RONALD DEIBERT, AUTHOR, "TRACKING GHOSTNET": They could extract any document they wanted. They could run web cameras, turn on audio devices so that they could, in effect, use the computers as a listening device in the offices.
VAUSE: GhostNet spread intially via email, and its control servers were traced to three provinces in China: Hainan Island, Guangdong and Sichuan, a fourth in Southern California. Researchers in Canada have stopped short of blaming the Chinese government of outright involvement: "...it is not inconceivable that this network of infected computers could have been targeted by a state other than China, but operated physically within China." Another possibility they raise: Chinese hackers freelancing their skills. Recently, one of the country's most infamous alleged hackers, known as Top Fox, was arrested in Beijing. Police say his trojan program was made freely available on the Internet, and at one point was used to hack more than 30,000 computers a day, emptying bank accounts, accessing stock details and e-mails.
As for the Chinese government and GhostNet, there's been no offical comment from Beijing. Diplomats in Chinese embassies in London and Washington have played down the investigation, while the Foreign Ministry here tells CNN there will be a formal response "when the time comes." John Vause, CNN, Beijing.
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NIVISON: Time for the Shoutout! In what part of the world was chocolate first developed? If you think you know it, shout it out! Was it: A) The Fertile Crescent, B) Sub-Saharan Africa, C) Mesoamerica or D) The Swiss Alps? You've got three seconds -- GO! This sweet treat was first developed in Central and South America. That's your answer and that's your Shoutout!
AZUZ: Of course today, chocolate is available everywhere, and everyone wants some. That's why chocolate makers are living the sweet life, even in the middle of a seriously slumping economy. Candy companies stayed in business during the Great Depression, and the current economy doesn't seem to be putting a damper on sales, either. Alina Cho has the delicious details behind the booming business.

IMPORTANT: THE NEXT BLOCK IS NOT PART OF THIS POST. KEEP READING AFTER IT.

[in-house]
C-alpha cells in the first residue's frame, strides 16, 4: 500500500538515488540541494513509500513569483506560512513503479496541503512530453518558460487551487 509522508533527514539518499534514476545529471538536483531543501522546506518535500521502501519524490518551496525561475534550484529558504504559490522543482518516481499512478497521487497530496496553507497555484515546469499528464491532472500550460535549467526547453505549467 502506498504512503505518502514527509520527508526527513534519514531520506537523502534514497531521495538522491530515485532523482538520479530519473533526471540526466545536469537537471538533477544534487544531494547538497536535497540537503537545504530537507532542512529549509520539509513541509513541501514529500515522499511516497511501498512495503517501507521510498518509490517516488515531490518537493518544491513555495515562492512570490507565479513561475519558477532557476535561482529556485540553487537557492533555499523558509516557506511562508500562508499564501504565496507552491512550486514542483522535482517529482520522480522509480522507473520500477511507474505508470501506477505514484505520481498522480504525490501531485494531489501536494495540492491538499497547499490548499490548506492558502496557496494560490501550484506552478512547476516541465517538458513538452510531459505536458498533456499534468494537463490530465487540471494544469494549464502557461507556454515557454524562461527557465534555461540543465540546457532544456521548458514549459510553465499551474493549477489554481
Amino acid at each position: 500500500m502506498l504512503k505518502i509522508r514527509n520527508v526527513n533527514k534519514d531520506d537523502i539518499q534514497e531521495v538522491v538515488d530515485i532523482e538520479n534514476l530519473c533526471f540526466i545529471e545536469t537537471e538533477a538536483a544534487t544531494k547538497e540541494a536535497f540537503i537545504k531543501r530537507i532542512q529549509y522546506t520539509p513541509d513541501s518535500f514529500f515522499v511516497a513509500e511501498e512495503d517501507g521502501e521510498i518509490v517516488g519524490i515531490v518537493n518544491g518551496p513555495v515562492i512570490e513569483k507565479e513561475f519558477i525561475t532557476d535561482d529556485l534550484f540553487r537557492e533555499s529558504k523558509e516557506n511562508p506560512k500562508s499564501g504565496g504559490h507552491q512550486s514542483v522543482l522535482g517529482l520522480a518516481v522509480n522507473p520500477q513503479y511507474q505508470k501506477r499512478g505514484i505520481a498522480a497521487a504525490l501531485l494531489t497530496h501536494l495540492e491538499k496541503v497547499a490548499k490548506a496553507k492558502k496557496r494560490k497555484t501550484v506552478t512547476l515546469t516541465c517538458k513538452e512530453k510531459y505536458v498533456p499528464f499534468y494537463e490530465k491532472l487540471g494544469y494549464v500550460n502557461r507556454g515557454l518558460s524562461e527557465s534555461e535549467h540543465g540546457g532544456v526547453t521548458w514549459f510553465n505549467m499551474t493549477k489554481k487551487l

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BRIDGET LAWRENCE, CUSTOMER: It's very comforting. I feel warm and fuzzy just standing here.
ALINA CHO, CNN REPORTER: Who wouldn't!? Candy is comforting, especially in hard times. Just ask Dylan Lauren of Dylan's Candy Bar.
DYLAN LAUREN, CEO AND FOUNDER, DYLAN'S CANDY BAR: We've seen sales pick up. I don't know what it is, but I think people are happy here.
CHO: A guilty pleasure without the guilt of breaking the bank.
LAWRENCE: It just makes you feel, makes you feel good. Gives you that comfort that we're all really searching for at this point.
CHO: It's happened before.
ED ROESCH, FOOD ANALYST, SOLEIL SECURITIES: Historically, if you look back in the 1930s, candy companies grew pretty well, and you actually saw the introduction of brands like Three Musketeers, Snickers and Tootsie Roll Pops that we enjoy today.
CHO: Those brands are still thriving in this current climate. While premium candy is suffering, Hershey, Nestle and Cadbury stocks have outperformed the rest of the market. Hershey is even forecasting growth in 2009; a sweet escape.
CHO: Have you noticed a change since the economy took a downturn that certain things are doing a little better, like say, chocolate?
LAUREN: You know, I think chocolate will always be chocolate, but I noticed in nostalgia, that's picked up.
CHO: Mary Janes, Good and Plenty, Gummy Bears and Swedish Fish: what people are, well, craving these days.
LAUREN: They're really addictive, so be careful.
CHO: And for the calorie conscious, there's always this t-shirt.
LAUREN: That's a popular shirt at this time, actually, 'cause it's kind of true.
CHO: No need to be stressed; all's well in Candy Land.
LAWRENCE: Easier times, simpler times. Nostalgia. Nostalgia, right. And that's comforting. We're all reaching for that right now.
CHO: We need that right now.
LAWRENCE: That's right, exactly.
(END VIDEO CLIP)
AZUZ: Whether it's a need for nostalgia or just succumbing to a sweet tooth, you just saw it: candy seems to be providing comfort to people during this tough economic time. But can desserts really help you feel less stressed? And if not, what can? Head to our blog at CNNStudentNews.com and share your thoughts with us.
Before We Go
AZUZ: Before we go, ever wonder what news anchors do during commercials? Apparently, this! At least if you're these guys. When their broadcast goes to break, they bust out the routine. They've built it up over the years and have the whole thing timed out perfectly to fill a two-and-a-half minute commercial break. Of course, CNN Student News doesn't have commercials. But if we did, you can just imagine the awesome moves that might get caught on camera.
AZUZ: Don't even think about it. For CNN Student News, I'm a very stationary Carl Azuz.